Players:1-2
Price:$49.99-$89.99
Platform(s):PS2
Developer:Neversoft/Budcat Creations
Publisher:Activision
ESRB:Teen
Website:Unleash Your Inner Rock Legend
Rating:



A few years ago my friend was dating this wonderful woman. She was beautiful, smart, funny and just a pleasure to be around. So when he fixed me up on a date with her little sister I was excited. The date came and went and somehow it didn’t live up to expectations. I’m not sure what I minded more, the faint lisp from her hair lip or the stubble burn I got when she kissed me good night, but the experience was a failure. That’s what it felt like playing Guitar Hero III.

It took me a longer time than most to let myself get addicted to these games, but when I finally succumbed to Guitar Hero II it was bliss and I had to play anything with the same name. The Guitar Hero series is amazing fun. The graphics have always been simple, yet appropriately entertaining. The game play is insanely addictive; on easy and medium it’s simple enough for anyone to pick up and play. On any difficulty after that it becomes an art-form to keep up with the wild riffs and ripping solos that are not for beginners. It looked like Guitar Hero couldn’t fail. Then the series lost Harmonix to Rock Band. With that death chord, everything previously mentioned that made Guitar Hero great was gone.

Neversoft, with Budcat Creations, come in to replace Harmonix for the PS2 release of this title. It’s fairly evident that Neversoft didn’t think much when putting this game together. The in-game animations are so ugly it’s distracting most of the time, and when they aren’t ugly they’re just distracting. For instance, there’s a moment in almost every song when someone stage dives. Well that’d be great if it wasn’t an epic camera pan that can’t help but take your eyes off of what you’re doing, and in a rhythm game, that’s not good. Otherwise, graphically speaking, it looked like they spent all of their time working on the playable character animations that, when they finished with the lame Elvis impersonator, they only had an afternoon to program in the rest of the band. Like a train wreck, the poorly animated chin of your lead singer or the sloppy movements of your drummer make it so you just can’t look away from them resulting in the game telling you just how much you don’t rock.

If only the graphics were awful, that would be one thing, but they aren’t. On normal difficulty it’s twice as hard as it should be. In some songs hammer on techniques are used arbitrarily and in almost impossible chains. Tempos often don’t match the rhythm of the song and as a result, this is the first game where it seems like you’re penalized for knowing the song before you play. The actual rhythm of the song often has no bearing on what you play, one of the worst offenders being “Sunshine of Your Love” by Cream. I eventually had to put Guitar Hero II in to reaffirm that I don’t completely and utterly suck at the game and proceeded to get a perfect score on “Thunderhorse.” They purposefully made this game more difficult than it needs to be.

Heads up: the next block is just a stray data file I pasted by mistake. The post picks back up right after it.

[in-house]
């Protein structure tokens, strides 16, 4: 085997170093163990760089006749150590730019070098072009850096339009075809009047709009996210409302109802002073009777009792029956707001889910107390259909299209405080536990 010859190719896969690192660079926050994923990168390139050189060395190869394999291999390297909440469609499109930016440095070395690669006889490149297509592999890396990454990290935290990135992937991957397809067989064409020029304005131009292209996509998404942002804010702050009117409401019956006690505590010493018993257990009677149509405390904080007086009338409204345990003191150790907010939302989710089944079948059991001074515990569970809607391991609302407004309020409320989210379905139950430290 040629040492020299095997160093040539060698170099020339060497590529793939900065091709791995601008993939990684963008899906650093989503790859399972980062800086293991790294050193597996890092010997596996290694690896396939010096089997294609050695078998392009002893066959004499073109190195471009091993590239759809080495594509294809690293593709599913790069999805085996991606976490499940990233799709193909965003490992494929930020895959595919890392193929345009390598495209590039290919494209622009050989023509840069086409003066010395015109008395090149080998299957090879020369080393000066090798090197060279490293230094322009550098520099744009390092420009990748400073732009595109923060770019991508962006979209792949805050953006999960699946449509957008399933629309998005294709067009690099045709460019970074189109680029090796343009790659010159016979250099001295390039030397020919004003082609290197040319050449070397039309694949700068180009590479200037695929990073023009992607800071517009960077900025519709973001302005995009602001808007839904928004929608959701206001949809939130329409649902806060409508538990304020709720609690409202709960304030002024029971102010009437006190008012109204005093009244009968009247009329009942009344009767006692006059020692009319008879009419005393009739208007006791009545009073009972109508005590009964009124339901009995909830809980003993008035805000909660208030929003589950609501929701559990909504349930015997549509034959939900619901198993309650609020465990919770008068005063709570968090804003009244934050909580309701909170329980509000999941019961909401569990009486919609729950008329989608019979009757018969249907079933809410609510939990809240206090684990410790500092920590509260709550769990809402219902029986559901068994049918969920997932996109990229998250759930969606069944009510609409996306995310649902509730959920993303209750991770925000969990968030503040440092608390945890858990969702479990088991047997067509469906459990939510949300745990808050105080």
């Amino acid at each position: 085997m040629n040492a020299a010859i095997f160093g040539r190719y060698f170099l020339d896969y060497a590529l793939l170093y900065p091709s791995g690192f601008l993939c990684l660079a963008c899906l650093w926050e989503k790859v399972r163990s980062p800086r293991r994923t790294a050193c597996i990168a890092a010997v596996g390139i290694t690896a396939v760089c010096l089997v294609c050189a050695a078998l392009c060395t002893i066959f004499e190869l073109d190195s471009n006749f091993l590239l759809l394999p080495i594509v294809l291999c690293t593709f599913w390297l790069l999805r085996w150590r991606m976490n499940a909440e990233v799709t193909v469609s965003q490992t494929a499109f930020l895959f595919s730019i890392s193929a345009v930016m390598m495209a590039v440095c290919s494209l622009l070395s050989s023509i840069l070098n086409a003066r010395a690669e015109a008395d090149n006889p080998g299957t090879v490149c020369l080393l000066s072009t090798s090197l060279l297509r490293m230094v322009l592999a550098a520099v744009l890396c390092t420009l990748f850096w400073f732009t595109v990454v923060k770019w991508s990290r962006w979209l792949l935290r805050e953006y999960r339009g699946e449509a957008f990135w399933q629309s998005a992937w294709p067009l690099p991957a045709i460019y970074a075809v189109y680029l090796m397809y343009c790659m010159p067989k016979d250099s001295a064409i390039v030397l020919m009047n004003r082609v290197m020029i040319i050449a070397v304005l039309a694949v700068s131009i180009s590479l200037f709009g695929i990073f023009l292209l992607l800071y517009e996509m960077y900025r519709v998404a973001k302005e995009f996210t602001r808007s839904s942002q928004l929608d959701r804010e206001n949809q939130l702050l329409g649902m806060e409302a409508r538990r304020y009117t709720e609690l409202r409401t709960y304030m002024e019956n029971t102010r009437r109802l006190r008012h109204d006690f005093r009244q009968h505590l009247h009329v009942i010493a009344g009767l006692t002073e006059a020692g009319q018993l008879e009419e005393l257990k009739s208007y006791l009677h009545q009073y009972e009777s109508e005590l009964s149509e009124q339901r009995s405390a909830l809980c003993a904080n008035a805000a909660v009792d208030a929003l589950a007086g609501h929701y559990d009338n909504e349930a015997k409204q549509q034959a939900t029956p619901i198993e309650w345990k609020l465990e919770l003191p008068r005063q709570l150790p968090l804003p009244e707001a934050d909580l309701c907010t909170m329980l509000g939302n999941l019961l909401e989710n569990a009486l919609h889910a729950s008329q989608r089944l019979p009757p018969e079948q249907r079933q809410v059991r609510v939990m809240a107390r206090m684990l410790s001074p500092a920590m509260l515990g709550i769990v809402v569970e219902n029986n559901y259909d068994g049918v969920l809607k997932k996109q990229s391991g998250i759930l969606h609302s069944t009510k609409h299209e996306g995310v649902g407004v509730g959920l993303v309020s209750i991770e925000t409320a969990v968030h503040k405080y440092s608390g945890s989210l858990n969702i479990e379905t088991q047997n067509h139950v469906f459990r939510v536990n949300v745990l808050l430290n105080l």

To neutralize the insanely imbalanced difficulty it’s best to play the game on easy, but then using so few fingers you’re playing Django Hero instead and that gets very boring. On the other end, to counteract the fact that the programmers have no sense of rhythm or tempo it almost makes more sense to play it on hard where what you’re doing matches the songs, but the newly installed difficulty curve reminiscent of passing kidney stones makes it nigh impossible to get anywhere like that. As far as difficulty levels go, there’s no good choice for beginners or anyone who isn’t lamely sitting and memorizing the lines.

The introduction of guitar battles was the shining light of this game. Even though the battles were poorly executed with really bad solos hammered out by Slash and Tom Morello, it shows that the series is still coming up with new ideas. Unfortunately Neversoft was thinking less about marketing the game to the already dedicated wide audience and more about their target market of fourteen year old boys who think they’re bad-ass by throwing up the sign of the beast and rambling incoherently about how cool anarchy is. This resulted in lame characters like the playable Metal Head and Lou the Devil. Anything witty or intelligent about the series has either been replaced or retooled with Neversoft’s signature immaturity and mediocrity.

Some of the covers are done very poorly and a select few tracks aren’t worthy of being on a set-list with the word “Legend” in it. On top of it there’s a whole bundle of songs that some people aren’t able to unlock just because they don’t play co-op. Aside from these cases the play list is full of great songs.

Like the rest of the Guitar Hero games, I didn’t get to play this one right away, so I got to listen to all the hype while salivating over the prospect of playing. Guitar Hero III is nowhere near worth the hype, nor is it even worth being mentioned in the same breath as its predecessors. I was going to give it three stars when I woke up this morning because at its root it is still a Guitar Hero game, but after playing it a few more hours I can’t even justify that.

Blended From Around The Web

Comments

Gateway Media ©copyright 2016